New Google Chrome & Core Update Rundown

Hey folks. We finally got to take some news in yesterday after a few months of dealing with the madness that inevitably accompanies new software development. The unfortunate thing is we couldn’t have timed this worse. The first story we read was horrifying.

An FDA panel just declared phenylephrine ineffective. It doesn’t matter if you have no idea what that is because it’s apparently useless (even though it was the primary active ingredient in most OTC decongestants since 1938). We’re normally pretty stoic in the face of shocking news, but learning that we’ve been lied to for years by Mucinex’s anthropomorphized snot blob mascot feels like a sledgehammer to our hearts. We need to change the subject quickly because this wound is still fresh.

Google’s August 2023 core update that ended on September 7 had a bigger, broader impact on top 10 rankings than any core update we can think of off the top of our heads. If you were to conduct searches for ten different keywords, 11 of the 100 total first page results you’d see would’ve been on page three before the update. The March 2023 core update was considered significant, but August’s update was more turbulent still.

There’s a page on Search Engine Land with the bar chart you see above the previous paragraph and twelve more infographics that convey how agitating this core update was. Some of the data relates to metrics we don’t pay attention to as a SaaS company but could be compelling to agencies and business owners. It’s worth taking a look at.

Two software applications that are popular at digital marketing agencies got striking redesigns over the past week: Google Chrome and Slack. With 63.5% of the global browser market share, Chrome is popular with everyone. Even if you don’t use it, it’s worth talking about because the majority of people viewing your company’s website (or your clients’ websites) will see Chrome’s rendering of it.

Most of Chrome’s updates are of no consequence when it comes to SEO: it’s available in a bunch of new colors, it got a built-in image search, finding extensions is now simpler, security is improved, etc. The post about Chrome’s 15th birthday on Google’s blog lists everything that’s changing about the browser. The new feature to pay attention to is Chrome’s ability to summarize the key points on any given page.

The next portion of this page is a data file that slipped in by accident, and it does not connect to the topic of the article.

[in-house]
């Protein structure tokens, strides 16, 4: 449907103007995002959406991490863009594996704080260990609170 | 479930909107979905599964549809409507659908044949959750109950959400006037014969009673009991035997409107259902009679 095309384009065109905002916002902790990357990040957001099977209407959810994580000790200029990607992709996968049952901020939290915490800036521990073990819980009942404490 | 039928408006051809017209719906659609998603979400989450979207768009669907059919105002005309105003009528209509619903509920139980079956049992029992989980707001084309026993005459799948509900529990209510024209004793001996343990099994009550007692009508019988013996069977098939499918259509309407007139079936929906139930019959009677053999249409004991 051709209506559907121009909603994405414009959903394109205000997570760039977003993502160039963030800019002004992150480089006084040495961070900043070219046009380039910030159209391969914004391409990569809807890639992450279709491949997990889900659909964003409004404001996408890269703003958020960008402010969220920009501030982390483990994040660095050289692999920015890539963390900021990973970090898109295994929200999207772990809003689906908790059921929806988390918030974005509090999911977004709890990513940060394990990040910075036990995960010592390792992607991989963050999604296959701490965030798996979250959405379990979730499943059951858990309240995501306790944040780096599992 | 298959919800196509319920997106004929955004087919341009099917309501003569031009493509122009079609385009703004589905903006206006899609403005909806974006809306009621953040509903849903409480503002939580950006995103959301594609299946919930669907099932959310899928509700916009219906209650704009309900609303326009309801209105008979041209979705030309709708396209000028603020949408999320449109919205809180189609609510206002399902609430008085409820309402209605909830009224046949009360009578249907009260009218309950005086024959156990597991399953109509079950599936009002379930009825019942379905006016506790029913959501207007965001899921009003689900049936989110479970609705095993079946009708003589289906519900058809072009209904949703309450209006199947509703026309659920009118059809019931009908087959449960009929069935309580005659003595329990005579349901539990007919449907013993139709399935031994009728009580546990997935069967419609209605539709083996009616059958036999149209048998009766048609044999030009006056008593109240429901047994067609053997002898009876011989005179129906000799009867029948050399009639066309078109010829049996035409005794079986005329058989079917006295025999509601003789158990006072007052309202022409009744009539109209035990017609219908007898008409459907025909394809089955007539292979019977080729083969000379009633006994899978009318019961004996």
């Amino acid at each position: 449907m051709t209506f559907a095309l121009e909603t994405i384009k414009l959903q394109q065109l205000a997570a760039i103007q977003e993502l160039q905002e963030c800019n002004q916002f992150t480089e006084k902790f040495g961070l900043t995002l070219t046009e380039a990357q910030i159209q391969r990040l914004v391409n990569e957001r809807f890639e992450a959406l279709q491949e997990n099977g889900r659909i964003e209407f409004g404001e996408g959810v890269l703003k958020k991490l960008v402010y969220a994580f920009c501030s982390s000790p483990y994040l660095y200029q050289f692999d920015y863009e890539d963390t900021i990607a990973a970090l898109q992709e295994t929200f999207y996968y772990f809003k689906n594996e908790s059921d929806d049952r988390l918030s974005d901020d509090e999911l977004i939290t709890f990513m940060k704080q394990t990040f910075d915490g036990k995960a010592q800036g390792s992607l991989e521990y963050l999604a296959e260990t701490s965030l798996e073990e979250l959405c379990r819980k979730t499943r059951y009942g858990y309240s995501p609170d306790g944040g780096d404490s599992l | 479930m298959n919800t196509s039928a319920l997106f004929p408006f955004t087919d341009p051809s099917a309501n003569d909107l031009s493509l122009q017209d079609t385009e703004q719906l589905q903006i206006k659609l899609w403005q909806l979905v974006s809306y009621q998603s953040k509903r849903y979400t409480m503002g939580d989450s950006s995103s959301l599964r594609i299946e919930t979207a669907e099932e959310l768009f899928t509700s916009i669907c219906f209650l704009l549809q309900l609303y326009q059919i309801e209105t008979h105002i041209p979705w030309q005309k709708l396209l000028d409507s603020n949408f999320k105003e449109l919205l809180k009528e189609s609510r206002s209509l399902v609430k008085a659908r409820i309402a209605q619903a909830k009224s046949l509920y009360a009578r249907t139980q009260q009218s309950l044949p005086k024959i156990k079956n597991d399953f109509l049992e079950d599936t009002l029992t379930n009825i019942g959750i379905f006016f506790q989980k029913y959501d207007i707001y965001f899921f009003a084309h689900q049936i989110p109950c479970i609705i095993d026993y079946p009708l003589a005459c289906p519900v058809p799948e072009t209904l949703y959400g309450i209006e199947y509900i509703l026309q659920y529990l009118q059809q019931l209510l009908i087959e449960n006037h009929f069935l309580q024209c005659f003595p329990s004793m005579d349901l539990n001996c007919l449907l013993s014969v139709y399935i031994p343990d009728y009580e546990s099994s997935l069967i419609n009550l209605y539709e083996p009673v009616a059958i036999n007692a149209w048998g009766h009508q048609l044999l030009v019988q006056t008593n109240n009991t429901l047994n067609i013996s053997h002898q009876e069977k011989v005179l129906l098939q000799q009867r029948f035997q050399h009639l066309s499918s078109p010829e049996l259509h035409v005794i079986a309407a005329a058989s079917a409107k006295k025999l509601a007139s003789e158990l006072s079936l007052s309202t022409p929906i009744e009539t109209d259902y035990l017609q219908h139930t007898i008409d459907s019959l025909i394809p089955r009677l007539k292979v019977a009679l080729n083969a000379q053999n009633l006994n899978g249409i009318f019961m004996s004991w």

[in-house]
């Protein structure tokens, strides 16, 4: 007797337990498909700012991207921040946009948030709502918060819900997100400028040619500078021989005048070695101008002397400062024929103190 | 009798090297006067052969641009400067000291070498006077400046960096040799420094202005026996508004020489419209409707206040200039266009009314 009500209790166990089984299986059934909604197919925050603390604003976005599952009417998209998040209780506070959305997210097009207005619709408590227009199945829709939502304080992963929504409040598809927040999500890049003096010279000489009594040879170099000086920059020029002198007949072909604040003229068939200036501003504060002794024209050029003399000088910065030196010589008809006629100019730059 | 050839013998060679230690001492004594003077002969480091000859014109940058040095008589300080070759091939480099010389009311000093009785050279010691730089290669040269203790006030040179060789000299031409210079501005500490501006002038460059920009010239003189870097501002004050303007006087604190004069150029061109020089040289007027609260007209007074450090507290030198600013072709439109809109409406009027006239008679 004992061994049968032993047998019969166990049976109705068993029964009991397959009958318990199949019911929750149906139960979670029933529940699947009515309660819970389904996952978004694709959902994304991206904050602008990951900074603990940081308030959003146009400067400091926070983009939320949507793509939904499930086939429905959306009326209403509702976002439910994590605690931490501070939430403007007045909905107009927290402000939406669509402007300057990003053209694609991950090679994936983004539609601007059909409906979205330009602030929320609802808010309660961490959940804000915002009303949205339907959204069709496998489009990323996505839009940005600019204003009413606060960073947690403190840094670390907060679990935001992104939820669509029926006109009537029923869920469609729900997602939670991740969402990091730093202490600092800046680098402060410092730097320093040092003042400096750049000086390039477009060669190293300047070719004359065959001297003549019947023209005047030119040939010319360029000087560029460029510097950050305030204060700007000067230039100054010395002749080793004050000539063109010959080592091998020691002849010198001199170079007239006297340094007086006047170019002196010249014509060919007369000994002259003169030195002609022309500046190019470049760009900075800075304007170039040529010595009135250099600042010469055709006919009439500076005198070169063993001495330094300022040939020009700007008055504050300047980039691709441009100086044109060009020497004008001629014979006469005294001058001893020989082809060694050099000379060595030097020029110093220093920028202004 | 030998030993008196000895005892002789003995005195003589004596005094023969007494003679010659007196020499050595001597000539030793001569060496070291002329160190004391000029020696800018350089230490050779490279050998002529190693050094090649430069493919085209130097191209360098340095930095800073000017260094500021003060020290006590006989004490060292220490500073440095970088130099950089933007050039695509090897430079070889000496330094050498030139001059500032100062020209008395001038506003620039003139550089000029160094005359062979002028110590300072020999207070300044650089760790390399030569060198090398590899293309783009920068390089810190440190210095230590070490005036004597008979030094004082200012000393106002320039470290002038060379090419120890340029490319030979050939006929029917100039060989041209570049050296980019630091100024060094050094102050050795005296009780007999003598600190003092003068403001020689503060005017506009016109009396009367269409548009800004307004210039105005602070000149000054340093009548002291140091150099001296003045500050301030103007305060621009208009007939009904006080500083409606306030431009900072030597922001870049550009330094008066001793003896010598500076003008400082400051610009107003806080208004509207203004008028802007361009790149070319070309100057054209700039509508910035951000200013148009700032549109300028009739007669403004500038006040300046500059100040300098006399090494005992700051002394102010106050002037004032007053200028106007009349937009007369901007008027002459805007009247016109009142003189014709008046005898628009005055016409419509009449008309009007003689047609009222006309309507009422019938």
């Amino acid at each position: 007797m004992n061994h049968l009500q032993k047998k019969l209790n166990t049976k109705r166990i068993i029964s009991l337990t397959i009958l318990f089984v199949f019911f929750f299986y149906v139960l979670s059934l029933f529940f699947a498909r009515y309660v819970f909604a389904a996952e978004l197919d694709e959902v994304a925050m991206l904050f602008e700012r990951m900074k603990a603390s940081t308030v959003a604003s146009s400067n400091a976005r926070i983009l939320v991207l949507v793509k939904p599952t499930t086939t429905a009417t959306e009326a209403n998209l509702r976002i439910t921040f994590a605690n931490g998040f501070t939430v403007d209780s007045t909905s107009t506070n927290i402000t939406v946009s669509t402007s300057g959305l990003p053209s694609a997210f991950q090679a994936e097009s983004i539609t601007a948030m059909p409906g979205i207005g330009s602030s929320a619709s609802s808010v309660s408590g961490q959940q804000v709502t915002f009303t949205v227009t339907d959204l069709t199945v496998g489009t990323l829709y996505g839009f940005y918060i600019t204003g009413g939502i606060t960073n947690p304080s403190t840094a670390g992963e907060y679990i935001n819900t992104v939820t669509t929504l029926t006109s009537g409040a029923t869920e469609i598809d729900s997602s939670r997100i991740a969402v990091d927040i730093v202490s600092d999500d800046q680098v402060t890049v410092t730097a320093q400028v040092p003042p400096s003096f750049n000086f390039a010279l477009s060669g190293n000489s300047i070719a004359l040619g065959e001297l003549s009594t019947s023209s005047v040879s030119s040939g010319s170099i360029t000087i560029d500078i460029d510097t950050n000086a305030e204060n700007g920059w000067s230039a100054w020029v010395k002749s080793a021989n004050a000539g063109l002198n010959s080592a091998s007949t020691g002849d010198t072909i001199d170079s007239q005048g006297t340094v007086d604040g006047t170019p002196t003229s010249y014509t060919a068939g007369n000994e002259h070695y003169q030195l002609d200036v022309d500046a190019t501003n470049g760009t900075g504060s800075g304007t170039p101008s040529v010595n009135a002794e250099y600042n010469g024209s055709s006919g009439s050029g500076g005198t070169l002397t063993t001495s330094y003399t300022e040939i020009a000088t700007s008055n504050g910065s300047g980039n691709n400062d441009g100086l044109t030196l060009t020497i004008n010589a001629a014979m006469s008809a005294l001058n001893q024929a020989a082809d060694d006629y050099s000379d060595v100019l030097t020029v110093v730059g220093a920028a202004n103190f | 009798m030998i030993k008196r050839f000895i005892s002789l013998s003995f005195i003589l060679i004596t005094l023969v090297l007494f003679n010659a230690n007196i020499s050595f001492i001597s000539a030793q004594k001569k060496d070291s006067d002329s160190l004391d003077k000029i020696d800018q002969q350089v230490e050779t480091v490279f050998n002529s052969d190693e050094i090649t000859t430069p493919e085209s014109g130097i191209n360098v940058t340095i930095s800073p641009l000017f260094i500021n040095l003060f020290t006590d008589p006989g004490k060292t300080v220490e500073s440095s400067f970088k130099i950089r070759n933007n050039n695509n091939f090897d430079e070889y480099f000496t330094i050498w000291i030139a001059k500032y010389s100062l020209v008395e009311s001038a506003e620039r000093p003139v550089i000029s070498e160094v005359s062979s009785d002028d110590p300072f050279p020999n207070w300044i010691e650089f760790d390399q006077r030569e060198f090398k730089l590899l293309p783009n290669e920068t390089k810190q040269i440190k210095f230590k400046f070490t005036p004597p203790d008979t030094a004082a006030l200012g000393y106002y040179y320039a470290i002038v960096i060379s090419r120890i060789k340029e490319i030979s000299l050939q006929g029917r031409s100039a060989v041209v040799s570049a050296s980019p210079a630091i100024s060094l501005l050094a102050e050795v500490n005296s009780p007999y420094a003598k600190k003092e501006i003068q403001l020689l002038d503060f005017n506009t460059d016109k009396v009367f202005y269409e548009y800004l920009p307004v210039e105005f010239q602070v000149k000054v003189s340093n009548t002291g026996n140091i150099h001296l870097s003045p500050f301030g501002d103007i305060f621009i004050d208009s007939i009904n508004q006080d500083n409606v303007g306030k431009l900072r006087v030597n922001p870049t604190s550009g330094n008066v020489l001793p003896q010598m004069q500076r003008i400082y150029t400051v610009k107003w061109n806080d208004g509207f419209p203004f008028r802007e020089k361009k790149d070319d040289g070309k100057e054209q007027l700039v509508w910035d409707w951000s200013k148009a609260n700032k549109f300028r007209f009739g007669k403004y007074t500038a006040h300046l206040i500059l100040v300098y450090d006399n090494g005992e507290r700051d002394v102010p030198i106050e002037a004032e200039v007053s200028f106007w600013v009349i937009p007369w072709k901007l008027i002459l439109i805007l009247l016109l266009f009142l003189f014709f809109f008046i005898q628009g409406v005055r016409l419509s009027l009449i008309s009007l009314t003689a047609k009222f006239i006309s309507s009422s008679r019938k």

You should read Google’s summary of every page on your site. Do this with your clients’ websites too. If you see a key point that doesn’t fit with your SEO goals, you need to change that page’s content until all the bullet points represent something that you want the page to appear in Google Search results for. This new Chrome feature is currently only available in the United States, but it will roll out to the wider world soon enough. The name of the summarization feature is “SGE while browsing,” which somehow stands for “generative AI-powered search experience.”

Slack is the other application that just got an overhaul. An article from the Atlantic called Slack Is Basically Facebook Now will be our first closing link today. We thought we accidentally changed a setting a few days ago when Slack “was suddenly a Grimace-purple color.” As it turns out, the latest Slack revamp isn’t especially popular, and plenty of people are complaining about it.

The Justice Department in the United States is gearing up for its first real antitrust case against a tech giant since it went up against Microsoft in the 1990s. The New York Times reported on Tuesday that “The case centers on the agreements that Google reached with browser developers, smartphone manufacturers and wireless carriers to use Google as the default search engine on their products. Since the lawsuit was filed, more than five million documents and depositions of more than 150 witnesses have been submitted to the court.”

Threads, which now has 131 million users, got some new features on Wednesday. None of them are particularly revolutionary. There’s now a web version of the app that you can access on devices other than smartphones. You can start following particular threads without needing to follow any of the participants. Stuff like that. This Social Media Today post has a list of all the new features.

Lastly, The Washington Post published an exposé on Wednesday about food companies working with dozens of influencer dieticians (how’s that for a term that would’ve confused you 20 years ago?) to promote things like supplements and artificial sweeteners. You can watch Instagram creator streetsmart.rd tell you how safe aspartame is if you’d like to see an example of what these posts look like in the wild.

That’s it for today. Enjoy your last full week of summer.

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